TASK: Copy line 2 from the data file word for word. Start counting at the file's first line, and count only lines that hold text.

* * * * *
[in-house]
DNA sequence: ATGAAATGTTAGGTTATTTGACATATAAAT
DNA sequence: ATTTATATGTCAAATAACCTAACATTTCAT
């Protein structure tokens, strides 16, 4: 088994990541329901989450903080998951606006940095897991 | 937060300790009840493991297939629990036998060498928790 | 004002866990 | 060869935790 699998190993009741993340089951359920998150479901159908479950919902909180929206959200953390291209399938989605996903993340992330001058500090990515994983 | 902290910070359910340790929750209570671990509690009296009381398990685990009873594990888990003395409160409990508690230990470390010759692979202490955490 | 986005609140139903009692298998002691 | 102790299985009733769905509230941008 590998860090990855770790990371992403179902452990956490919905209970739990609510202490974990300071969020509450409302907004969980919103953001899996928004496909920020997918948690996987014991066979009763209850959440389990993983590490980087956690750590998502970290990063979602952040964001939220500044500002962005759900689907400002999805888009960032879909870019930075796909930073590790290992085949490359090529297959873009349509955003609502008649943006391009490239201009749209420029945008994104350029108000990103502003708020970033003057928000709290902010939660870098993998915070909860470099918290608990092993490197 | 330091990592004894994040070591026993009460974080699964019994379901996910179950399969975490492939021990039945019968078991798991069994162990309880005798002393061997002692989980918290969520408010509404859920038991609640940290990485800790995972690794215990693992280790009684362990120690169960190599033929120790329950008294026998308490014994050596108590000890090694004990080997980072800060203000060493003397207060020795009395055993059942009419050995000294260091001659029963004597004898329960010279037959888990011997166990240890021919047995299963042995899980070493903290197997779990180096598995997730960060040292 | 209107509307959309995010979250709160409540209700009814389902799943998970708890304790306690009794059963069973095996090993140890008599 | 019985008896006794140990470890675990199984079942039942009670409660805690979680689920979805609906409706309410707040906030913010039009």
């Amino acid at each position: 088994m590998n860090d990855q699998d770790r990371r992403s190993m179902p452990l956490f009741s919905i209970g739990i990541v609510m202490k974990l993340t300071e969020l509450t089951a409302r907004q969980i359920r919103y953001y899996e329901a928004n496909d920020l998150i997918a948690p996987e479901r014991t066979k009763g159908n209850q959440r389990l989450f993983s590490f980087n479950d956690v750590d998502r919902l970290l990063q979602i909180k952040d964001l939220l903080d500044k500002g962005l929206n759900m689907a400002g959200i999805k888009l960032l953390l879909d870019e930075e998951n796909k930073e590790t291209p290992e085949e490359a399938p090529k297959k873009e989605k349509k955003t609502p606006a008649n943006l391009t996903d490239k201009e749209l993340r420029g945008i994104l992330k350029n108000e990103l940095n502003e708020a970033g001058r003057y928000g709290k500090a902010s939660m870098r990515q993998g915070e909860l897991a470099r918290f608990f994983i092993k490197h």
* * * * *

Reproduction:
DNA sequence: ATGAAATGTTAGGTTATTTGACATATAAAT